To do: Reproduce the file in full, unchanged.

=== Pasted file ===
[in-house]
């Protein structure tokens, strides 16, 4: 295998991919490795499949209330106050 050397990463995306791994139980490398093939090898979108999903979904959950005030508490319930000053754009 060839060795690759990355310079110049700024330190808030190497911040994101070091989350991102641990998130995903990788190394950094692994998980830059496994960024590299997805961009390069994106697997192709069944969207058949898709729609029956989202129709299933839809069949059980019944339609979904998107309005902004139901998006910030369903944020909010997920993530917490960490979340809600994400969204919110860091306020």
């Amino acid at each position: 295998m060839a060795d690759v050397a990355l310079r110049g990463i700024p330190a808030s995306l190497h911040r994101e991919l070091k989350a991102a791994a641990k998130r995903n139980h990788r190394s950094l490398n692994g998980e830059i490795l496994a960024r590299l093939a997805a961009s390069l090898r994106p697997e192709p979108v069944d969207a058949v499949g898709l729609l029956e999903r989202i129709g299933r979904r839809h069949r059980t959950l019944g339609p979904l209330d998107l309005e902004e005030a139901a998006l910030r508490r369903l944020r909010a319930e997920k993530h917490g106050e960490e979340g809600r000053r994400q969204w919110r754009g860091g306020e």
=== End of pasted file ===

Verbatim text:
[in-house]
């Protein structure tokens, strides 16, 4: 295998991919490795499949209330106050 050397990463995306791994139980490398093939090898979108999903979904959950005030508490319930000053754009 060839060795690759990355310079110049700024330190808030190497911040994101070091989350991102641990998130995903990788190394950094692994998980830059496994960024590299997805961009390069994106697997192709069944969207058949898709729609029956989202129709299933839809069949059980019944339609979904998107309005902004139901998006910030369903944020909010997920993530917490960490979340809600994400969204919110860091306020």
């Amino acid at each position: 295998m060839a060795d690759v050397a990355l310079r110049g990463i700024p330190a808030s995306l190497h911040r994101e991919l070091k989350a991102a791994a641990k998130r995903n139980h990788r190394s950094l490398n692994g998980e830059i490795l496994a960024r590299l093939a997805a961009s390069l090898r994106p697997e192709p979108v069944d969207a058949v499949g898709l729609l029956e999903r989202i129709g299933r979904r839809h069949r059980t959950l019944g339609p979904l209330d998107l309005e902004e005030a139901a998006l910030r508490r369903l944020r909010a319930e997920k993530h917490g106050e960490e979340g809600r000053r994400q969204w919110r754009g860091g306020e």